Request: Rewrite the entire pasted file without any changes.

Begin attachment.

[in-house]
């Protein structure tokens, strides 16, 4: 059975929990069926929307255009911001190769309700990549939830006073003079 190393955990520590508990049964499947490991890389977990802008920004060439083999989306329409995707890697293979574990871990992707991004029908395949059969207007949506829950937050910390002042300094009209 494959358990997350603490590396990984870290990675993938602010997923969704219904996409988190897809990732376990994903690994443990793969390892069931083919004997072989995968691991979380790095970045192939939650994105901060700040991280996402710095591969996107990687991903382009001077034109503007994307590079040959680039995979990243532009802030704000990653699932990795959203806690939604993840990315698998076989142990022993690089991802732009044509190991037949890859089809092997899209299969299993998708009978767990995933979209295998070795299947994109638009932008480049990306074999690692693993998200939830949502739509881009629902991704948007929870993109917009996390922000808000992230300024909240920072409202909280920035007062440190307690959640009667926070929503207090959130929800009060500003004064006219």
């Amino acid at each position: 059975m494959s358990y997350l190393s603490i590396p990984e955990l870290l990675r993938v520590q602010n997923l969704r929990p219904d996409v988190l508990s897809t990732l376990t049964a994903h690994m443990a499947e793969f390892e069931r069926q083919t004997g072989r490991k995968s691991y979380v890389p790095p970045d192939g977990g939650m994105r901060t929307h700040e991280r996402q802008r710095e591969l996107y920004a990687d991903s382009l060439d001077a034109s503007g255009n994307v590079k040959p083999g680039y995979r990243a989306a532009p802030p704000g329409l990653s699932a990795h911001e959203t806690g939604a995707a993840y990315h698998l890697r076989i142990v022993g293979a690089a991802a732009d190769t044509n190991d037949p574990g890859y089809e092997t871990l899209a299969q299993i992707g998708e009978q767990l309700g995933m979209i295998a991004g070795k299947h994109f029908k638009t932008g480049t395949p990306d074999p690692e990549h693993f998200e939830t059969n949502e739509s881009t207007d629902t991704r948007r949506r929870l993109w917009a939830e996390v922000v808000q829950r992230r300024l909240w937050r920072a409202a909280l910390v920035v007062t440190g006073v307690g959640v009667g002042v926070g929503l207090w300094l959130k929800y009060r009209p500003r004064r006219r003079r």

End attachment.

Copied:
[in-house]
């Protein structure tokens, strides 16, 4: 059975929990069926929307255009911001190769309700990549939830006073003079 190393955990520590508990049964499947490991890389977990802008920004060439083999989306329409995707890697293979574990871990992707991004029908395949059969207007949506829950937050910390002042300094009209 494959358990997350603490590396990984870290990675993938602010997923969704219904996409988190897809990732376990994903690994443990793969390892069931083919004997072989995968691991979380790095970045192939939650994105901060700040991280996402710095591969996107990687991903382009001077034109503007994307590079040959680039995979990243532009802030704000990653699932990795959203806690939604993840990315698998076989142990022993690089991802732009044509190991037949890859089809092997899209299969299993998708009978767990995933979209295998070795299947994109638009932008480049990306074999690692693993998200939830949502739509881009629902991704948007929870993109917009996390922000808000992230300024909240920072409202909280920035007062440190307690959640009667926070929503207090959130929800009060500003004064006219």
């Amino acid at each position: 059975m494959s358990y997350l190393s603490i590396p990984e955990l870290l990675r993938v520590q602010n997923l969704r929990p219904d996409v988190l508990s897809t990732l376990t049964a994903h690994m443990a499947e793969f390892e069931r069926q083919t004997g072989r490991k995968s691991y979380v890389p790095p970045d192939g977990g939650m994105r901060t929307h700040e991280r996402q802008r710095e591969l996107y920004a990687d991903s382009l060439d001077a034109s503007g255009n994307v590079k040959p083999g680039y995979r990243a989306a532009p802030p704000g329409l990653s699932a990795h911001e959203t806690g939604a995707a993840y990315h698998l890697r076989i142990v022993g293979a690089a991802a732009d190769t044509n190991d037949p574990g890859y089809e092997t871990l899209a299969q299993i992707g998708e009978q767990l309700g995933m979209i295998a991004g070795k299947h994109f029908k638009t932008g480049t395949p990306d074999p690692e990549h693993f998200e939830t059969n949502e739509s881009t207007d629902t991704r948007r949506r929870l993109w917009a939830e996390v922000v808000q829950r992230r300024l909240w937050r920072a409202a909280l910390v920035v007062t440190g006073v307690g959640v009667g002042v926070g929503l207090w300094l959130k929800y009060r009209p500003r004064r006219r003079r």